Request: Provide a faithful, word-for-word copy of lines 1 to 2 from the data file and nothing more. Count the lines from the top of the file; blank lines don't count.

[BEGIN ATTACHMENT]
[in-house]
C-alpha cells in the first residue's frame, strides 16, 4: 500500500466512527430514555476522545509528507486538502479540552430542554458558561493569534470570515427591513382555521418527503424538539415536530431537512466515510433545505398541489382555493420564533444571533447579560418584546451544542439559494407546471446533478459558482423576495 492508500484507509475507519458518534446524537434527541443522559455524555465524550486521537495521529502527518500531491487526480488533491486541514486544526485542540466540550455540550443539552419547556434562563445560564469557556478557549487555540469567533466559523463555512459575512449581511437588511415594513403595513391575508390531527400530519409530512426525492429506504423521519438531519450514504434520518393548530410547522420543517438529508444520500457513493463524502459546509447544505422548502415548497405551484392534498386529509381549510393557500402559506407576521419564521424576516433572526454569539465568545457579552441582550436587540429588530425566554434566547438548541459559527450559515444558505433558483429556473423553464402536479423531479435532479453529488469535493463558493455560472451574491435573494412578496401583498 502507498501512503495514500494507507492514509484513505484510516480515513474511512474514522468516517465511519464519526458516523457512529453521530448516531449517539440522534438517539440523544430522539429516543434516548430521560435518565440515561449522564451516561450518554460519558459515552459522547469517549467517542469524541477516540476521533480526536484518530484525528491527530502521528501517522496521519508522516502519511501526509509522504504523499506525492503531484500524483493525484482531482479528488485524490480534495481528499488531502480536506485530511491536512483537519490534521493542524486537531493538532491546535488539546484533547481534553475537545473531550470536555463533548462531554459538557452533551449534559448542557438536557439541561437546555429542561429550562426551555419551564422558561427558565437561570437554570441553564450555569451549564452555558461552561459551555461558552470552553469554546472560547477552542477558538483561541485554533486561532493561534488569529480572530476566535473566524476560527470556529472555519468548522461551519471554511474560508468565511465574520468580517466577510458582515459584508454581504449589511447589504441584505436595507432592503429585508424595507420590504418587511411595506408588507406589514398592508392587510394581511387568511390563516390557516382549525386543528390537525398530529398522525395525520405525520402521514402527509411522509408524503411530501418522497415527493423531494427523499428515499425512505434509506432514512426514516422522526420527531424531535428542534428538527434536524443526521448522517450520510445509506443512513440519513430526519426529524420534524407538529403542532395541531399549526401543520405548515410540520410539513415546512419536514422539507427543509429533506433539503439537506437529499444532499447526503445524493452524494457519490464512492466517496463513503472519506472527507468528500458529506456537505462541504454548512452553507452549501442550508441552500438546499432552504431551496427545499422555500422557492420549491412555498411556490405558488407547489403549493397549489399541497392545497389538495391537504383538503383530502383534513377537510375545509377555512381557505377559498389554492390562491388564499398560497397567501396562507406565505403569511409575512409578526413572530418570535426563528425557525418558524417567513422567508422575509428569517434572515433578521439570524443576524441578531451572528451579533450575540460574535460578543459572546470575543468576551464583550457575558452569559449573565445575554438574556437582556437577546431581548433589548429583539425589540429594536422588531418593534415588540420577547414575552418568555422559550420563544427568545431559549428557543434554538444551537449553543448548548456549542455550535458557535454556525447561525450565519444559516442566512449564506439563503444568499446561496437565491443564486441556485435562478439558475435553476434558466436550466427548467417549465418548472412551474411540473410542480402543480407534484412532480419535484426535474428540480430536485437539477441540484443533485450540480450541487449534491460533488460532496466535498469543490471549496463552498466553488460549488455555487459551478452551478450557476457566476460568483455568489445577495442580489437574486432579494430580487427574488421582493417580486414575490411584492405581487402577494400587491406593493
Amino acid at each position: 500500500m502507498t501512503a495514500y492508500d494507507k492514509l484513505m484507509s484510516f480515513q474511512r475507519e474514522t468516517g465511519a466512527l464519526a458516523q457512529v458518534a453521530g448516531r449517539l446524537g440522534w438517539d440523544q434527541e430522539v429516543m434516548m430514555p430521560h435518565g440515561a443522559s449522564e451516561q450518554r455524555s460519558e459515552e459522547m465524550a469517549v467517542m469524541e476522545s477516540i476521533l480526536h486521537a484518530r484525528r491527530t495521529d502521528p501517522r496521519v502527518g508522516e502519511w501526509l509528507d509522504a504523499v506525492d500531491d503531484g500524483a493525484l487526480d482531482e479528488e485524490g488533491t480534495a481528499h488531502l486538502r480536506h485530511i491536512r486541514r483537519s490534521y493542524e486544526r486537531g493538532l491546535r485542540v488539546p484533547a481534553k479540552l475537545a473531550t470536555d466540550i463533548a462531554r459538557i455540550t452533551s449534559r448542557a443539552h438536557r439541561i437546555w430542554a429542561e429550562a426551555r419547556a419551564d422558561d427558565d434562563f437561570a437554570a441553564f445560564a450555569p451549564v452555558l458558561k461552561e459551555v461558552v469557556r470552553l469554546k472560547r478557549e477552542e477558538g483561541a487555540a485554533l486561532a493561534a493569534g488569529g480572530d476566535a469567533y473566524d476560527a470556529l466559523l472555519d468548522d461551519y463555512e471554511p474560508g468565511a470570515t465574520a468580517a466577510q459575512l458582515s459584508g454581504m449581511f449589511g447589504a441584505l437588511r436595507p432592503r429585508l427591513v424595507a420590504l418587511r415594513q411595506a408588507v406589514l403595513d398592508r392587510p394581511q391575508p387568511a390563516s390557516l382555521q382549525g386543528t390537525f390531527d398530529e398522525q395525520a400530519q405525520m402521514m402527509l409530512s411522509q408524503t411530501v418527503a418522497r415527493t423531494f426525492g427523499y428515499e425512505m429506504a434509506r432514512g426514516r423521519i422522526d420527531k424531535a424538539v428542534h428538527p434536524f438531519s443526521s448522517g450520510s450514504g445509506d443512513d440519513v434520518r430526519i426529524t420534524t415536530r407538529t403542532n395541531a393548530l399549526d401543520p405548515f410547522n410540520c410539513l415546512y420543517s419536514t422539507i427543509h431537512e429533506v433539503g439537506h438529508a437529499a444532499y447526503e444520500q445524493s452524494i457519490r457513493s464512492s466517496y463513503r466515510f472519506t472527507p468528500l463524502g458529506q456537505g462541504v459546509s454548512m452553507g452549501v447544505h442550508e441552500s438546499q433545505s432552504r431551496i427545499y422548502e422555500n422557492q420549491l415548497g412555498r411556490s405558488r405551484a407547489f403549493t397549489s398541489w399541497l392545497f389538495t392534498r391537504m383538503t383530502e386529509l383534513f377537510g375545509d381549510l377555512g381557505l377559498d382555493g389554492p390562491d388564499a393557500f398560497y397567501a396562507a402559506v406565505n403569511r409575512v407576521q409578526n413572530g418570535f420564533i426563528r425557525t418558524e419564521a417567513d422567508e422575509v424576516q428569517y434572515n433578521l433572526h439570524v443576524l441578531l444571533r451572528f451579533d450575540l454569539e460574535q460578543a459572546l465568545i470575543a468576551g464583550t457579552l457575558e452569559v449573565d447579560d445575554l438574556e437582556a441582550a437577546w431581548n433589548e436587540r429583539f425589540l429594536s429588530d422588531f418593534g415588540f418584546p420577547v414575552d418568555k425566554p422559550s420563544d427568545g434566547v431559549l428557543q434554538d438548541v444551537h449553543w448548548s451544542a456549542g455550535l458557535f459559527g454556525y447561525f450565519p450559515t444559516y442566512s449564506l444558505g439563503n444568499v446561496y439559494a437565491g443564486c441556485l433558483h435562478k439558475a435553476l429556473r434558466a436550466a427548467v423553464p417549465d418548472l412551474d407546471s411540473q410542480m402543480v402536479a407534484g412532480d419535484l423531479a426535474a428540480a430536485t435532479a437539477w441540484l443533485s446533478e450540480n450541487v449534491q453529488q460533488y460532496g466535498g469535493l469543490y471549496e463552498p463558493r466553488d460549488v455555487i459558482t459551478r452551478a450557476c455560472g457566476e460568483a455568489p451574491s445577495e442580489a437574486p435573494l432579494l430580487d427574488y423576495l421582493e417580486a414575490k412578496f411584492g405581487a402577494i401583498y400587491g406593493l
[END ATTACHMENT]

[in-house]
C-alpha cells in the first residue's frame, strides 16, 4: 500500500466512527430514555476522545509528507486538502479540552430542554458558561493569534470570515427591513382555521418527503424538539415536530431537512466515510433545505398541489382555493420564533444571533447579560418584546451544542439559494407546471446533478459558482423576495 492508500484507509475507519458518534446524537434527541443522559455524555465524550486521537495521529502527518500531491487526480488533491486541514486544526485542540466540550455540550443539552419547556434562563445560564469557556478557549487555540469567533466559523463555512459575512449581511437588511415594513403595513391575508390531527400530519409530512426525492429506504423521519438531519450514504434520518393548530410547522420543517438529508444520500457513493463524502459546509447544505422548502415548497405551484392534498386529509381549510393557500402559506407576521419564521424576516433572526454569539465568545457579552441582550436587540429588530425566554434566547438548541459559527450559515444558505433558483429556473423553464402536479423531479435532479453529488469535493463558493455560472451574491435573494412578496401583498 502507498501512503495514500494507507492514509484513505484510516480515513474511512474514522468516517465511519464519526458516523457512529453521530448516531449517539440522534438517539440523544430522539429516543434516548430521560435518565440515561449522564451516561450518554460519558459515552459522547469517549467517542469524541477516540476521533480526536484518530484525528491527530502521528501517522496521519508522516502519511501526509509522504504523499506525492503531484500524483493525484482531482479528488485524490480534495481528499488531502480536506485530511491536512483537519490534521493542524486537531493538532491546535488539546484533547481534553475537545473531550470536555463533548462531554459538557452533551449534559448542557438536557439541561437546555429542561429550562426551555419551564422558561427558565437561570437554570441553564450555569451549564452555558461552561459551555461558552470552553469554546472560547477552542477558538483561541485554533486561532493561534488569529480572530476566535473566524476560527470556529472555519468548522461551519471554511474560508468565511465574520468580517466577510458582515459584508454581504449589511447589504441584505436595507432592503429585508424595507420590504418587511411595506408588507406589514398592508392587510394581511387568511390563516390557516382549525386543528390537525398530529398522525395525520405525520402521514402527509411522509408524503411530501418522497415527493423531494427523499428515499425512505434509506432514512426514516422522526420527531424531535428542534428538527434536524443526521448522517450520510445509506443512513440519513430526519426529524420534524407538529403542532395541531399549526401543520405548515410540520410539513415546512419536514422539507427543509429533506433539503439537506437529499444532499447526503445524493452524494457519490464512492466517496463513503472519506472527507468528500458529506456537505462541504454548512452553507452549501442550508441552500438546499432552504431551496427545499422555500422557492420549491412555498411556490405558488407547489403549493397549489399541497392545497389538495391537504383538503383530502383534513377537510375545509377555512381557505377559498389554492390562491388564499398560497397567501396562507406565505403569511409575512409578526413572530418570535426563528425557525418558524417567513422567508422575509428569517434572515433578521439570524443576524441578531451572528451579533450575540460574535460578543459572546470575543468576551464583550457575558452569559449573565445575554438574556437582556437577546431581548433589548429583539425589540429594536422588531418593534415588540420577547414575552418568555422559550420563544427568545431559549428557543434554538444551537449553543448548548456549542455550535458557535454556525447561525450565519444559516442566512449564506439563503444568499446561496437565491443564486441556485435562478439558475435553476434558466436550466427548467417549465418548472412551474411540473410542480402543480407534484412532480419535484426535474428540480430536485437539477441540484443533485450540480450541487449534491460533488460532496466535498469543490471549496463552498466553488460549488455555487459551478452551478450557476457566476460568483455568489445577495442580489437574486432579494430580487427574488421582493417580486414575490411584492405581487402577494400587491406593493